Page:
Monday, 4 December 2006


James Lovelock, one of my favorite eccentrics, is at it again:
Lovelock's most compelling point is his critique of environmentalism as a new urban religion, composed of elitism and a misplaced longing for a simpler life mixed in with a neo-Luddite fear of technology. The greens, and he still claims to be one, proffer the "illusion that if the whole earth was farmed organically all would be well." --from Scientific American
I agree with the sentiment. Not that I’m not an adherent to this “urban religion,” minus the neo-Luddite portion. It’s just that much of my present unease with the environmental movement stems from the conflict between the overwhelming number of green choices I can make every day and the limited time and resources I have to make them. There are some sacrifices I would be quite unwilling to make to green the planet—giving up my computer, for example. It is conceivable that I will put off replacing my current model for an additional year. My five-year-old titanium PowerBook still runs great, it has more power than I need (adventures with Mathematica notwithstanding), and besides, it's quite distinctive now than no one else has one (and since I scraped all the white paint off). Unfortunately, restarting is becoming a bit nerve-wracking--it often takes several tries and several minutes. I’m starting to eye other computers these days, and even Windows laptops--particularly tablets--are looking mighty tasty. Once Leopard is out... I'm not sure I'll be able to help myself.

My point, back before visions of MacBooks began dancing in my head, was that there are some elements of my lifestyle that are likely here to stay. One of them is my addiction to rare-earth-element-containing electronics. Stipulating this, and also allowing for my tiny financial resources, I still face a large number of green tradeoffs every day. It’s great that I am made aware of a lot of them without much effort on my part, but it’s still hard to choose which ones I should focus on.

A jingle from my childhood goes, “brown eggs are local eggs, and local eggs are fresh!” I’m not sure what color has to do with locality, or whether the same holds true for a major urban area like Toronto, but I am certainly aware of the “eat local” movement. The argument is that the environmental cost of bringing apples from New Zealand is high enough that we should just give up on apples in the off-season and stick to local orchards and farmer’s markets for our apples. How can we possibly evaluate the environmental cost of an apple? It’s a massive systemic issue leaking into nearly any imaginable area. Large-scale efficiencies of agribusiness are eliminated when we rely on farmer’s markets. Local blights are magnified rather than absorbed. I might use more fossil fuels driving my car (if I had one) to the farmer’s market for my four apples and three tomatoes than is expended on all the ships and trains and trucks that bring bushels into supermarkets (I’m missing a citation, here—I know I read this somewhere, I just don’t know where). Certainly transportation is just one cost to consider. There are similar tradeoffs associated with globalized markets, monocultures, fertilizers, pesticides, recycling, public transit, and anything else you might think of. Which are really better: paper bags, plastic ones, or those fabric types that greens reuse every trip? Paper bags are biodegradable, possibly recyclable, and certainly renewable. Plastic bags stick around for thousands of years except where recyclable, and they are decidedly not renewable. Fabric bags are reusable, biodegradable, and renewable. Seems like we have a winner... but we haven’t yet considered manufacturing costs. All three require substantial amounts of water, with attendant heat pollution and trace chemical pollution. It's too much work to find out the answers for all such questions given the vast number of products I touch or consume every day.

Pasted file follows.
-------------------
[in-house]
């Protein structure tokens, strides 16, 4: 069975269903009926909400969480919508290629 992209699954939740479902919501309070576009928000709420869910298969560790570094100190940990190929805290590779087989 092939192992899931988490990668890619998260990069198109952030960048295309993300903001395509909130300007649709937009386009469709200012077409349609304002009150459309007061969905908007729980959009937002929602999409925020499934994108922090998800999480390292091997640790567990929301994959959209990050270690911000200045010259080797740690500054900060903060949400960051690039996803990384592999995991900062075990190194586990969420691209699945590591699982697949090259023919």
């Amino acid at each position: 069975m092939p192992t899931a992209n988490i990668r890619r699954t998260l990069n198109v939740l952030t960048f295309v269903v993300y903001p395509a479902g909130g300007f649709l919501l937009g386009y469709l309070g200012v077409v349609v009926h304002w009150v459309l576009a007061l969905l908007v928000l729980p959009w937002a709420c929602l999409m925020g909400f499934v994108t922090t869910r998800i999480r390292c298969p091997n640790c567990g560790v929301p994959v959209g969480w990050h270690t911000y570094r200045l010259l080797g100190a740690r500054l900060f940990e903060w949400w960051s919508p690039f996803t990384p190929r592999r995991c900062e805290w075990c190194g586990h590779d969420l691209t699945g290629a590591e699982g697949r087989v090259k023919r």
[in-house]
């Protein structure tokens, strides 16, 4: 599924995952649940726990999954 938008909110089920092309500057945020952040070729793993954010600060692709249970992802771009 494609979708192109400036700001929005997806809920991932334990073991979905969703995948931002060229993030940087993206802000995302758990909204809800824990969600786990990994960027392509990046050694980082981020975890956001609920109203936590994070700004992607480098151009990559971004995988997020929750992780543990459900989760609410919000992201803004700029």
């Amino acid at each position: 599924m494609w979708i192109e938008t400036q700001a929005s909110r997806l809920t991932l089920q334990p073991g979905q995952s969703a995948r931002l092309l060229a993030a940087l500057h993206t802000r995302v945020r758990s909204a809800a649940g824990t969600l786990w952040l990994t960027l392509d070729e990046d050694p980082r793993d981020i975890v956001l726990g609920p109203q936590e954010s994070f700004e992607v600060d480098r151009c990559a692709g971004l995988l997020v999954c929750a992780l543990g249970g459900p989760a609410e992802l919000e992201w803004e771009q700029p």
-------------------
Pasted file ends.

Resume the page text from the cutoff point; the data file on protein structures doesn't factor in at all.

And so, I am mistrustful of pat answers, or of absolutes of any kind. Environmentalists who favor one-issue solutions are just as guilty as their opponents of separating human beings from our environment--they just want to replace one "unnatural" system with another--one that satisfies a certain green aesthetic.

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